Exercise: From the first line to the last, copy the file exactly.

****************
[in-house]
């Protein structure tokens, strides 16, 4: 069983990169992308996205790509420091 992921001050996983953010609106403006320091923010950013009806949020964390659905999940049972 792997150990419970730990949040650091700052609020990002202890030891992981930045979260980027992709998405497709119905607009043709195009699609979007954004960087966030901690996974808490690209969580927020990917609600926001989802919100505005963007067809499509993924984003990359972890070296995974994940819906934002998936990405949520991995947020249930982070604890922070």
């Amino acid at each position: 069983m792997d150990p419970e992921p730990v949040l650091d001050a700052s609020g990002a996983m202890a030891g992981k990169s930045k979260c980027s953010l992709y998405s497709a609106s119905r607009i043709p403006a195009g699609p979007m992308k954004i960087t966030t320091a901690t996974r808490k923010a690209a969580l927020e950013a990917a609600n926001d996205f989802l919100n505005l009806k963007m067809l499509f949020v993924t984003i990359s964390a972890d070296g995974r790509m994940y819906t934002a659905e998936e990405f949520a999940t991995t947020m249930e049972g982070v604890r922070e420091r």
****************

[in-house]
């Protein structure tokens, strides 16, 4: 069983990169992308996205790509420091 992921001050996983953010609106403006320091923010950013009806949020964390659905999940049972 792997150990419970730990949040650091700052609020990002202890030891992981930045979260980027992709998405497709119905607009043709195009699609979007954004960087966030901690996974808490690209969580927020990917609600926001989802919100505005963007067809499509993924984003990359972890070296995974994940819906934002998936990405949520991995947020249930982070604890922070």
């Amino acid at each position: 069983m792997d150990p419970e992921p730990v949040l650091d001050a700052s609020g990002a996983m202890a030891g992981k990169s930045k979260c980027s953010l992709y998405s497709a609106s119905r607009i043709p403006a195009g699609p979007m992308k954004i960087t966030t320091a901690t996974r808490k923010a690209a969580l927020e950013a990917a609600n926001d996205f989802l919100n505005l009806k963007m067809l499509f949020v993924t984003i990359s964390a972890d070296g995974r790509m994940y819906t934002a659905e998936e990405f949520a999940t991995t947020m249930e049972g982070v604890r922070e420091r």